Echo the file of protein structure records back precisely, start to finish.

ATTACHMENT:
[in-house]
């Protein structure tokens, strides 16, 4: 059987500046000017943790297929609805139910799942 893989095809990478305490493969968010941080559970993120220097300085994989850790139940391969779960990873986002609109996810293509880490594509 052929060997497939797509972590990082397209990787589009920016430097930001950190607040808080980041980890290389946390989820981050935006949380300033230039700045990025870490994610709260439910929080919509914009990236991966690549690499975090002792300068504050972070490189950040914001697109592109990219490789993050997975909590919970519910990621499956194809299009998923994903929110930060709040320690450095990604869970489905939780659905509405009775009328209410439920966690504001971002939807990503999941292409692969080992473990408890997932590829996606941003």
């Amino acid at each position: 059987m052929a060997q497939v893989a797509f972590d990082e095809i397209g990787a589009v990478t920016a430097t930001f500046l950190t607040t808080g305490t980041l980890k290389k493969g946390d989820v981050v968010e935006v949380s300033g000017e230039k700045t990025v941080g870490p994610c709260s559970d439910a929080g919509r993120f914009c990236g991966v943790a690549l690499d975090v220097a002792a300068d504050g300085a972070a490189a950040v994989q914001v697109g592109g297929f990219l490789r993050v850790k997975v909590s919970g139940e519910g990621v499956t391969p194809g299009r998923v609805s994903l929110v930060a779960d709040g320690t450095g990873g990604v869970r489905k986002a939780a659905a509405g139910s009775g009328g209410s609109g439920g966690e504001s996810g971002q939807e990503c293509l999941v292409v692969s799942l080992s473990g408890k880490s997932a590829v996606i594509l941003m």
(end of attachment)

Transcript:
[in-house]
């Protein structure tokens, strides 16, 4: 059987500046000017943790297929609805139910799942 893989095809990478305490493969968010941080559970993120220097300085994989850790139940391969779960990873986002609109996810293509880490594509 052929060997497939797509972590990082397209990787589009920016430097930001950190607040808080980041980890290389946390989820981050935006949380300033230039700045990025870490994610709260439910929080919509914009990236991966690549690499975090002792300068504050972070490189950040914001697109592109990219490789993050997975909590919970519910990621499956194809299009998923994903929110930060709040320690450095990604869970489905939780659905509405009775009328209410439920966690504001971002939807990503999941292409692969080992473990408890997932590829996606941003």
């Amino acid at each position: 059987m052929a060997q497939v893989a797509f972590d990082e095809i397209g990787a589009v990478t920016a430097t930001f500046l950190t607040t808080g305490t980041l980890k290389k493969g946390d989820v981050v968010e935006v949380s300033g000017e230039k700045t990025v941080g870490p994610c709260s559970d439910a929080g919509r993120f914009c990236g991966v943790a690549l690499d975090v220097a002792a300068d504050g300085a972070a490189a950040v994989q914001v697109g592109g297929f990219l490789r993050v850790k997975v909590s919970g139940e519910g990621v499956t391969p194809g299009r998923v609805s994903l929110v930060a779960d709040g320690t450095g990873g990604v869970r489905k986002a939780a659905a509405g139910s009775g009328g209410s609109g439920g966690e504001s996810g971002q939807e990503c293509l999941v292409v692969s799942l080992s473990g408890k880490s997932a590829v996606i594509l941003m």